Are we now in some altered state? PDF Print E-mail
Friday, 22 April 2016 13:31



I was struck the other day by an article that claimed we are heading toward an altered state of attention-deficit-hyperactivity-disorder (ADHD). It seems this is not anymore an illness associated with children. With our new technologies, this disorder has become pandemic, viral, affecting everyone all over the world, thanks also to today’s phenomenon called globalization.

My dictionary defines ADHD as “a childhood syndrome characterized by impulsiveness, hyperactivity, and short attention span, which often leads to learning disabilities and various behavioral problems.”

This was first identified in 1987, although we can be sure this anomaly must have existed long time ago, perhaps not as bad and as prevalent as it is now.

With children, it comes as an illness whose cause is largely freed of malice and guilt. It’s more due to some hormonal imbalances. I don’t think we can say the same of the adults afflicted with it.

With children, the effects and manifestations are more on the irritating aspect and are largely harmless. With adults, they are much worse since they tend not only to kill the body, but also the soul.

With children, we can readily see it and most likely act on it. With adults, we need a lot of convincing that we have it. Its cure, of course, goes beyond the medical and psychological. To be effective, it has to heal the soul. Alas, this requires tremendous effort and resources!

What is obviously wrong is that people nowadays have forgotten almost  completely that we are meant to be contemplatives or to have a running awareness of God’s presence. That is to say, men and women who manage to see God in everything and in everyone as well as to see everything and everyone with the eyes of God.

For many Christian believers, it would seem that to be contemplatives is an exclusive prerogative of people like the Carmelite nuns and monks. At this point in our development, it’s amazing that we still retain this old myth.

All of us are meant to be contemplatives with a strong spirit of recollection. And we don’t have to stay in convents and monasteries to be so. The streets, the offices and farms can readily be our cells. This ideal is contained in St. Paul’s Letter to the Ephesians:

“…be strengthened by his Spirit with might unto the inner man, that Christ may dwell by faith in your hearts, that being rooted and founded in charity, you may be able to comprehend, with all the saints, what is the breadth and length and height and depth.

“To know also the charity of Christ which surpasses all knowledge, that you may be filled unto all the fullness of God.” (3,16 ff)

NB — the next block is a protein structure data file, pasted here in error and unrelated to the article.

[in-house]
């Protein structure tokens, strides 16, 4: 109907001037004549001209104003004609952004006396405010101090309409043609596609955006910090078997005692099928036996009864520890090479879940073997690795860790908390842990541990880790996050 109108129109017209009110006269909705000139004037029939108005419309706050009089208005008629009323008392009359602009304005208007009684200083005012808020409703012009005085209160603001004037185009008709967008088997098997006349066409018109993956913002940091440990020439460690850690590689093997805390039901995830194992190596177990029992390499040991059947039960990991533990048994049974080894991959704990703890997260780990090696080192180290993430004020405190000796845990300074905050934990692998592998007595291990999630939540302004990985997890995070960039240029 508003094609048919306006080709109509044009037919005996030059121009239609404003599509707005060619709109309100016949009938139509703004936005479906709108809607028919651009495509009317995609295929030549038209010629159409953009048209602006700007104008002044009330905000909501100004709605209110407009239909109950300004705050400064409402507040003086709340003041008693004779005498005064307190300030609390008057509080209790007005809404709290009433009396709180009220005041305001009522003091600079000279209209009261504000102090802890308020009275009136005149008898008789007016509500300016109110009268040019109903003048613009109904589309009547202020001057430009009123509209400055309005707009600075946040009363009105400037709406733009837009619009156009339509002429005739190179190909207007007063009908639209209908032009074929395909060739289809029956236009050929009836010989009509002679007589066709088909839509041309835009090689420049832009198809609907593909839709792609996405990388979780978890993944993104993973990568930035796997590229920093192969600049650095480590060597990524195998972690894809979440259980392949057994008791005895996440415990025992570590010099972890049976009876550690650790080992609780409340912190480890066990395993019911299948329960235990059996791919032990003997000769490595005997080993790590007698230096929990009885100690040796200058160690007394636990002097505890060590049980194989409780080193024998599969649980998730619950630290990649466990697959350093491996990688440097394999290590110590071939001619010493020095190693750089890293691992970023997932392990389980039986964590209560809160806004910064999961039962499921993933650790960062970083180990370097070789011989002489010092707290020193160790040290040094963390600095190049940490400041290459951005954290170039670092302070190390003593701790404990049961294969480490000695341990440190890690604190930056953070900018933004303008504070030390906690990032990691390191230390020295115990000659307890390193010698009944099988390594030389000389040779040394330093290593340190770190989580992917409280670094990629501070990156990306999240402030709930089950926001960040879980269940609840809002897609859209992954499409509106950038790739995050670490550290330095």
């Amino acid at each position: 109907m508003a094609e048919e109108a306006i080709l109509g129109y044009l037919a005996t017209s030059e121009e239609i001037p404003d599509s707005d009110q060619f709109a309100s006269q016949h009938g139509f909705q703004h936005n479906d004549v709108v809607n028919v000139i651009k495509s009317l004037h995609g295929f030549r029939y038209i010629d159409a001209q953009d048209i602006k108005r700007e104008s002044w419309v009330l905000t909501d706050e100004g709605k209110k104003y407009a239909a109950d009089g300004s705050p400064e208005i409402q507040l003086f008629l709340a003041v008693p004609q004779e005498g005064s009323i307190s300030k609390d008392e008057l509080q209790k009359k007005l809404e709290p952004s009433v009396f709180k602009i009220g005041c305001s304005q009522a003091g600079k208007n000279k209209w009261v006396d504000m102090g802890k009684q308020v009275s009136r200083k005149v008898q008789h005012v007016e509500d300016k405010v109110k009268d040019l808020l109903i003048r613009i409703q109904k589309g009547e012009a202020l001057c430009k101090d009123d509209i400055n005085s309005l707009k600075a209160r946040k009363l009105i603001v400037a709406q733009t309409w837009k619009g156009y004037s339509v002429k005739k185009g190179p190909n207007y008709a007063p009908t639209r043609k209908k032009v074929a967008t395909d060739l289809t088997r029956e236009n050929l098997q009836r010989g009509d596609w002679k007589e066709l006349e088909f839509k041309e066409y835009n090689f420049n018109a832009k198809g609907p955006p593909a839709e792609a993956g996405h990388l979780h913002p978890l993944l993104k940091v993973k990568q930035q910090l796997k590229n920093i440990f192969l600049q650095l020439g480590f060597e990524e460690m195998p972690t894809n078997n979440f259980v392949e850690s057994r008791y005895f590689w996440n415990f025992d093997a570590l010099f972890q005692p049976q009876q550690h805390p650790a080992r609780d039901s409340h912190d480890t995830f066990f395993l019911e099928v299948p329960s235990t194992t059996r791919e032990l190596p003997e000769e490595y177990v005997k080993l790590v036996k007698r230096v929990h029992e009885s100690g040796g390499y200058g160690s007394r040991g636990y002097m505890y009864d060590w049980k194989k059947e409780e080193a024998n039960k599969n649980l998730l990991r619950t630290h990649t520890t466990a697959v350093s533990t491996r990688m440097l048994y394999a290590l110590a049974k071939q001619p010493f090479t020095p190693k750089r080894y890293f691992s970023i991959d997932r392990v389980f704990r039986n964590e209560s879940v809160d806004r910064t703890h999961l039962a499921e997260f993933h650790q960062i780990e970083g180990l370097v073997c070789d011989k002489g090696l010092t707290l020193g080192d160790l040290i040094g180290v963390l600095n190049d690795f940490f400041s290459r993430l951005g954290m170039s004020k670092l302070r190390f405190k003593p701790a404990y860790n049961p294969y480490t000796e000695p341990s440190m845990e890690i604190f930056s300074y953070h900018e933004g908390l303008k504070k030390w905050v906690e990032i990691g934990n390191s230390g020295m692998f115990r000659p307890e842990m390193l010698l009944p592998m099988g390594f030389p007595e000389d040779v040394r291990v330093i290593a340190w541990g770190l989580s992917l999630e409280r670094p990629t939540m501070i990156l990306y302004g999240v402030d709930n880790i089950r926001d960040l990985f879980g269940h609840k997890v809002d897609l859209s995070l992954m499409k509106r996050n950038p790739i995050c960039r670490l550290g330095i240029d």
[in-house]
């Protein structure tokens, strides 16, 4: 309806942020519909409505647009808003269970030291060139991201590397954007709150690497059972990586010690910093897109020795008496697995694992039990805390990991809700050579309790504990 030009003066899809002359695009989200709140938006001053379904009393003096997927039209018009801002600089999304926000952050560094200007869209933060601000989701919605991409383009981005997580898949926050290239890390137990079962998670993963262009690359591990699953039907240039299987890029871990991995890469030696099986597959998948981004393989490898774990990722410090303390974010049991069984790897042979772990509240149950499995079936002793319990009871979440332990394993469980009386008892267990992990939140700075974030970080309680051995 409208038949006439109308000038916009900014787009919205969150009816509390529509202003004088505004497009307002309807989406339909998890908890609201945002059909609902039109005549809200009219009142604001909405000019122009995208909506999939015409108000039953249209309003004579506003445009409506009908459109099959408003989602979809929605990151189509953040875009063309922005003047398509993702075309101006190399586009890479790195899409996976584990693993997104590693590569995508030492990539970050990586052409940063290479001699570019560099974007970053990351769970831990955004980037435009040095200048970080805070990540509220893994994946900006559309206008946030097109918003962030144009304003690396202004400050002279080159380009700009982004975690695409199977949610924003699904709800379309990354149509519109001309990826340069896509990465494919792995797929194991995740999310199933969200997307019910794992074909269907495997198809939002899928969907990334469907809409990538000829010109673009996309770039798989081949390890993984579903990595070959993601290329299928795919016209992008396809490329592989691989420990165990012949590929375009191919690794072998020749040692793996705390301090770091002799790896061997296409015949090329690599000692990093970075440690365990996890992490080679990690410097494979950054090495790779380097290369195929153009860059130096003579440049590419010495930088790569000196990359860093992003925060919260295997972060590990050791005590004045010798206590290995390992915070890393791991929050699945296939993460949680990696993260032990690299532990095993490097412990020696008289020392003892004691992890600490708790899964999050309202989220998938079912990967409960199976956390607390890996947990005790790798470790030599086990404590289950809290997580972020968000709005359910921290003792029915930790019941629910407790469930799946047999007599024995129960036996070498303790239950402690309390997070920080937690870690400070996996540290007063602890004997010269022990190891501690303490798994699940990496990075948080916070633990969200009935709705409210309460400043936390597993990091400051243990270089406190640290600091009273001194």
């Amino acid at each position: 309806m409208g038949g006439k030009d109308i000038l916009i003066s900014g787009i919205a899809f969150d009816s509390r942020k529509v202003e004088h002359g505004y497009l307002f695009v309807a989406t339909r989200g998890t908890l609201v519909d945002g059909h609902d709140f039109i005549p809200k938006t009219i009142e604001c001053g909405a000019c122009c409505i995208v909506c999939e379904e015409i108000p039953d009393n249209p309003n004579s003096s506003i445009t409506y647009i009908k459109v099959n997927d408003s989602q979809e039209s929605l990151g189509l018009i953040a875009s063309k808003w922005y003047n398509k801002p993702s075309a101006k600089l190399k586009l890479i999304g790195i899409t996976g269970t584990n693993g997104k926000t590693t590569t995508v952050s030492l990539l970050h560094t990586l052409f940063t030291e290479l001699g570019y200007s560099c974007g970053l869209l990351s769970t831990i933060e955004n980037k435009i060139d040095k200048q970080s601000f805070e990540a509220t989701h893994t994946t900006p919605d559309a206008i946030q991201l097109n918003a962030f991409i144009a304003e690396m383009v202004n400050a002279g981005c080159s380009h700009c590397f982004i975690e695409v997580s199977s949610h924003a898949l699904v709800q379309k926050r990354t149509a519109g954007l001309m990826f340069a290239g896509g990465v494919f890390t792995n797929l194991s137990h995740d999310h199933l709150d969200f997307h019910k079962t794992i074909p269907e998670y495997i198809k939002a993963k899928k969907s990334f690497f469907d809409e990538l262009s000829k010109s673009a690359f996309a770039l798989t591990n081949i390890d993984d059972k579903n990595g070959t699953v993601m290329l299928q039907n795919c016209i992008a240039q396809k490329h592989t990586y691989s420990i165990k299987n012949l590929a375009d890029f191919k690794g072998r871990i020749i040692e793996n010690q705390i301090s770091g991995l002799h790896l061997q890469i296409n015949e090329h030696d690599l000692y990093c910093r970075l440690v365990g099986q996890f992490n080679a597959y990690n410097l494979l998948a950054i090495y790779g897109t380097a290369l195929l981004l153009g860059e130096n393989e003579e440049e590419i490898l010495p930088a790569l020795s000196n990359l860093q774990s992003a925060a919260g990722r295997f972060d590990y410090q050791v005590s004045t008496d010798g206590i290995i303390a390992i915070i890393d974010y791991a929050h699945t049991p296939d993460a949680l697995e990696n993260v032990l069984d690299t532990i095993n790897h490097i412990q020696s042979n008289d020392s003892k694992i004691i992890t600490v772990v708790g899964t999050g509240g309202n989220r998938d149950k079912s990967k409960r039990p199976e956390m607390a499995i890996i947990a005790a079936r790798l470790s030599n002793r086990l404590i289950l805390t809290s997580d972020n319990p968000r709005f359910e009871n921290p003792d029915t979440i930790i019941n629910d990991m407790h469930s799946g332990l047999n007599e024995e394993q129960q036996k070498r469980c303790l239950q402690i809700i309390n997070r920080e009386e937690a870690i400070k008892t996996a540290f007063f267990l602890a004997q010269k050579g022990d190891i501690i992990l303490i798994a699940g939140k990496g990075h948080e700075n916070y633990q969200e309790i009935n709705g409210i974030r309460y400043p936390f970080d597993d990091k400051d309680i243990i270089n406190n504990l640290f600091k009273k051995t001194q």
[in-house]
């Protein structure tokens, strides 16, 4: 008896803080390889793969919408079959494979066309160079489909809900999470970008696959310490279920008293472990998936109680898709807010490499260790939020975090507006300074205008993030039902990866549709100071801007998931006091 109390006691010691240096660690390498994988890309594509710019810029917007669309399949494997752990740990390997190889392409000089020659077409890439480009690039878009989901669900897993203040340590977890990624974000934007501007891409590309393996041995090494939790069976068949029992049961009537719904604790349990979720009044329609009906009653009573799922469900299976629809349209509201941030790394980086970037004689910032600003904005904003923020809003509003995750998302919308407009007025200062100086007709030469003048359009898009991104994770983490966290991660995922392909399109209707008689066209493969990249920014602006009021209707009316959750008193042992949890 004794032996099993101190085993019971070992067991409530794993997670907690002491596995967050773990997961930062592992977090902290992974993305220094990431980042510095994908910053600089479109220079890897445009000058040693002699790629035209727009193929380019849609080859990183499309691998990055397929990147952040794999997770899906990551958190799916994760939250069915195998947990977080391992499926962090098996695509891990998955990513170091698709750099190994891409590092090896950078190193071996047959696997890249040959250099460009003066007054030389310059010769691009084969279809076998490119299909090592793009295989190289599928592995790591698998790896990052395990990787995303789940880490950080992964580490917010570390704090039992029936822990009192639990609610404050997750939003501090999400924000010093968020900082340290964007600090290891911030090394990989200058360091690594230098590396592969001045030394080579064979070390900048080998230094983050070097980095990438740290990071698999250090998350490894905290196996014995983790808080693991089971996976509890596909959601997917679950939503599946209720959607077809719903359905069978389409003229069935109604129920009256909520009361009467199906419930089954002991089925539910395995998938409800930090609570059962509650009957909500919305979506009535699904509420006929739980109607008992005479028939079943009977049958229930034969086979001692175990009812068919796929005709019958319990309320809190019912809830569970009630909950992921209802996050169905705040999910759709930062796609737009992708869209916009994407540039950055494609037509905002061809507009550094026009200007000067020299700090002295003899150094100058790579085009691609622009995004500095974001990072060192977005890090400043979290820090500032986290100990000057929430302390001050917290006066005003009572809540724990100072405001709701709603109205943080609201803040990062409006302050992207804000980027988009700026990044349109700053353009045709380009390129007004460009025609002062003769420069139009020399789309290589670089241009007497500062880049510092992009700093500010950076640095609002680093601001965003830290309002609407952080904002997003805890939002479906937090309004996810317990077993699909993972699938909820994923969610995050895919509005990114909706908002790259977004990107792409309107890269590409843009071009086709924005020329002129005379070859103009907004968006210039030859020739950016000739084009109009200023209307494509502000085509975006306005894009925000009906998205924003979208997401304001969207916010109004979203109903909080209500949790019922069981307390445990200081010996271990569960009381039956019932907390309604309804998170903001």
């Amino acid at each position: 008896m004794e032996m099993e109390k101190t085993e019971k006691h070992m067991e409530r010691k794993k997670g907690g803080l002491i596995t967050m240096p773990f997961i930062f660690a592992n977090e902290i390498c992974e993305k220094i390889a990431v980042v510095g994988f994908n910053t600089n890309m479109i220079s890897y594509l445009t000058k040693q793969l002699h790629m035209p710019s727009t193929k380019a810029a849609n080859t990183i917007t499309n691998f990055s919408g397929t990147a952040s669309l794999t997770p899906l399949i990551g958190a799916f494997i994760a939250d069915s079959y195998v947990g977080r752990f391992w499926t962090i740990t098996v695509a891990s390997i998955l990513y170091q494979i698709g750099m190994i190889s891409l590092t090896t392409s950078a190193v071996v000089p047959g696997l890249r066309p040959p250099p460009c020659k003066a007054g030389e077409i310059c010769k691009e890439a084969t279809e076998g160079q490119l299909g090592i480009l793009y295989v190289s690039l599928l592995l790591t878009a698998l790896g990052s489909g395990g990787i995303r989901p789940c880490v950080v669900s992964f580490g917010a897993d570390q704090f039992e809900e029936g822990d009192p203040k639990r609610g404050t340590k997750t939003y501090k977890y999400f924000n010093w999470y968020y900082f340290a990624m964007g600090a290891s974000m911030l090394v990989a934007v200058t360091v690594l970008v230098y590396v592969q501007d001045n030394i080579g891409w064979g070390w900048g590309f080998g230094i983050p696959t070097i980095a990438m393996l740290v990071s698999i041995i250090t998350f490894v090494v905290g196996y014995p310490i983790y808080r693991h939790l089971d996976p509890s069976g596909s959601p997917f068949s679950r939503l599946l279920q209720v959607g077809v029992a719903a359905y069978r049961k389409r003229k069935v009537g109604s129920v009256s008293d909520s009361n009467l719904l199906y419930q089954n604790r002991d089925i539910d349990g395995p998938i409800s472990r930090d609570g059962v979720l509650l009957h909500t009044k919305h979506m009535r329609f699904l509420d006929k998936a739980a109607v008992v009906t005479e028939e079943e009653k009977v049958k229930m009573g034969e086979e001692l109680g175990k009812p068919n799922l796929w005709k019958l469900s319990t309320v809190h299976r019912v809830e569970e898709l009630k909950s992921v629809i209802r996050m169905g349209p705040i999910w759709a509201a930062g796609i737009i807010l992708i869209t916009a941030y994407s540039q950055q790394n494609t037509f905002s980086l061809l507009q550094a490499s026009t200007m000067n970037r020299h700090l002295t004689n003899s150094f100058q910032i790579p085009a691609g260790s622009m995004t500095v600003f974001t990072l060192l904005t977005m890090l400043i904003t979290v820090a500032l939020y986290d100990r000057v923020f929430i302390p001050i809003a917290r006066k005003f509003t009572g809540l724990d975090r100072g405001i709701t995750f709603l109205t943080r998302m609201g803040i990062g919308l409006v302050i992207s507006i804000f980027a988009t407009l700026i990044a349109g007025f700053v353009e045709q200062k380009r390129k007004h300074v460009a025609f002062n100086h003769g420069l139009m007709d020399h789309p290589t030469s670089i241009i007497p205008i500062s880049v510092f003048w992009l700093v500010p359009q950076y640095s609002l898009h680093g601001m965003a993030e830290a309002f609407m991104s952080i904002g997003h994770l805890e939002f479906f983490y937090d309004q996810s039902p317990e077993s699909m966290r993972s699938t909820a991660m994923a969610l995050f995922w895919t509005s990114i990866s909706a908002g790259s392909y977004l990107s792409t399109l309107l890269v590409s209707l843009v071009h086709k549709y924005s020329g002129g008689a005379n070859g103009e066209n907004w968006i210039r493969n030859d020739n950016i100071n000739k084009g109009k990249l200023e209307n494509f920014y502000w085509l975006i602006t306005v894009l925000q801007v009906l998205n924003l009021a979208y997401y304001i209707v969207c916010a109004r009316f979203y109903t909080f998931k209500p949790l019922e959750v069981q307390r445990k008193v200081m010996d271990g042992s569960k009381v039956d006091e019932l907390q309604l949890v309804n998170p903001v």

But again, who practically remember these words, let alone make an effort to turn them into a living reality in themselves? It would seem that these words have remained plainly biblical, and confined and stuck there. They have not or are not allowed to leap out of the book.

This is the challenge we have. It is how to overcome the massive and thick barrier of human resistance to anything that has to do with faith and religion. And then to show the many ways that can make this ideal a reality in everybody’s life.

That wall has a human component consisting of our natural limitations. It has a worse component—our sins and their consequences in our lives. But the ways to be contemplative are actually endless.

Let’s fatten our war chest for this purpose.

There is always hope. We just have to be patient and continue to evangelize, trying to drown evil, confusion and ignorance with an abundance of good and certified, authoritative teaching and doctrine.

We need to continue reminding everyone that we always need to exercise our faith, hope and charity. We cannot remain reacting to things by using merely our senses and even our intelligence, no matter how high it may be.

We need to use faith and to activate our spiritual life.

Of course, right now these things would look strange to many, but

that’s just at the beginning. With patience, hard work, sacrifice,

etc., the right things can be done!


Christian teaching tells us about being docile to the Holy

Spirit. This doctrine has to be better known by people, and its ways

of effecting it should be taught and shown tirelessly.


I think that any effort to stop the slide to

attention-deficit disorder threatening us today has to start and end

with the effort to make ourselves truly contemplative souls in the

middle of the world.